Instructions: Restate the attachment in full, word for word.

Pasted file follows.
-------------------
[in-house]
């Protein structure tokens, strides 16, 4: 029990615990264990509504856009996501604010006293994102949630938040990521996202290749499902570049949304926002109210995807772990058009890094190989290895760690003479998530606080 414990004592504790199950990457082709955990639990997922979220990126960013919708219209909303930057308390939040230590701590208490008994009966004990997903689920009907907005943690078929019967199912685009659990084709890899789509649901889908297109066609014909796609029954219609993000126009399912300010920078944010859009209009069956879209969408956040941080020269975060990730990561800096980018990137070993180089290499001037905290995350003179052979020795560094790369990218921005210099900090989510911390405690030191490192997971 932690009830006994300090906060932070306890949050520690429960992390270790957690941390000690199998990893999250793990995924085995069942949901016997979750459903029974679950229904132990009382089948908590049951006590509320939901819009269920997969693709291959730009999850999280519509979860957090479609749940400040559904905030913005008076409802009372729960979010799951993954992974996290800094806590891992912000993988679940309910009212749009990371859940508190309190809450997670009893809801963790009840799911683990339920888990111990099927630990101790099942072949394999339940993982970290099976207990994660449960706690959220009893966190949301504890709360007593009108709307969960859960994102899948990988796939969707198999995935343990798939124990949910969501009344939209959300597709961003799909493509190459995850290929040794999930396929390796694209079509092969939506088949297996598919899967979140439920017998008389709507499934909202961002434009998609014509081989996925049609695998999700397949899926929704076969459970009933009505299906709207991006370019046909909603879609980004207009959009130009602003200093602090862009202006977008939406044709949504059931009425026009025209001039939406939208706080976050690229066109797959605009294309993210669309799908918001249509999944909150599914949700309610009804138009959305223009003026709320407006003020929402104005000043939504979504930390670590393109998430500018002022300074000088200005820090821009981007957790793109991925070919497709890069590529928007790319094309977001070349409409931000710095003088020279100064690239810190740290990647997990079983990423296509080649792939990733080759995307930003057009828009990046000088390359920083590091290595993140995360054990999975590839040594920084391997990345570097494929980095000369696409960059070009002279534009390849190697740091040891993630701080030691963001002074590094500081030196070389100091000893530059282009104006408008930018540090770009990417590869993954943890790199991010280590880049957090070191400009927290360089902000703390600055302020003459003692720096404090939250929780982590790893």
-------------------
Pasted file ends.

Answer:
[in-house]
């Protein structure tokens, strides 16, 4: 029990615990264990509504856009996501604010006293994102949630938040990521996202290749499902570049949304926002109210995807772990058009890094190989290895760690003479998530606080 414990004592504790199950990457082709955990639990997922979220990126960013919708219209909303930057308390939040230590701590208490008994009966004990997903689920009907907005943690078929019967199912685009659990084709890899789509649901889908297109066609014909796609029954219609993000126009399912300010920078944010859009209009069956879209969408956040941080020269975060990730990561800096980018990137070993180089290499001037905290995350003179052979020795560094790369990218921005210099900090989510911390405690030191490192997971 932690009830006994300090906060932070306890949050520690429960992390270790957690941390000690199998990893999250793990995924085995069942949901016997979750459903029974679950229904132990009382089948908590049951006590509320939901819009269920997969693709291959730009999850999280519509979860957090479609749940400040559904905030913005008076409802009372729960979010799951993954992974996290800094806590891992912000993988679940309910009212749009990371859940508190309190809450997670009893809801963790009840799911683990339920888990111990099927630990101790099942072949394999339940993982970290099976207990994660449960706690959220009893966190949301504890709360007593009108709307969960859960994102899948990988796939969707198999995935343990798939124990949910969501009344939209959300597709961003799909493509190459995850290929040794999930396929390796694209079509092969939506088949297996598919899967979140439920017998008389709507499934909202961002434009998609014509081989996925049609695998999700397949899926929704076969459970009933009505299906709207991006370019046909909603879609980004207009959009130009602003200093602090862009202006977008939406044709949504059931009425026009025209001039939406939208706080976050690229066109797959605009294309993210669309799908918001249509999944909150599914949700309610009804138009959305223009003026709320407006003020929402104005000043939504979504930390670590393109998430500018002022300074000088200005820090821009981007957790793109991925070919497709890069590529928007790319094309977001070349409409931000710095003088020279100064690239810190740290990647997990079983990423296509080649792939990733080759995307930003057009828009990046000088390359920083590091290595993140995360054990999975590839040594920084391997990345570097494929980095000369696409960059070009002279534009390849190697740091040891993630701080030691963001002074590094500081030196070389100091000893530059282009104006408008930018540090770009990417590869993954943890790199991010280590880049957090070191400009927290360089902000703390600055302020003459003692720096404090939250929780982590790893």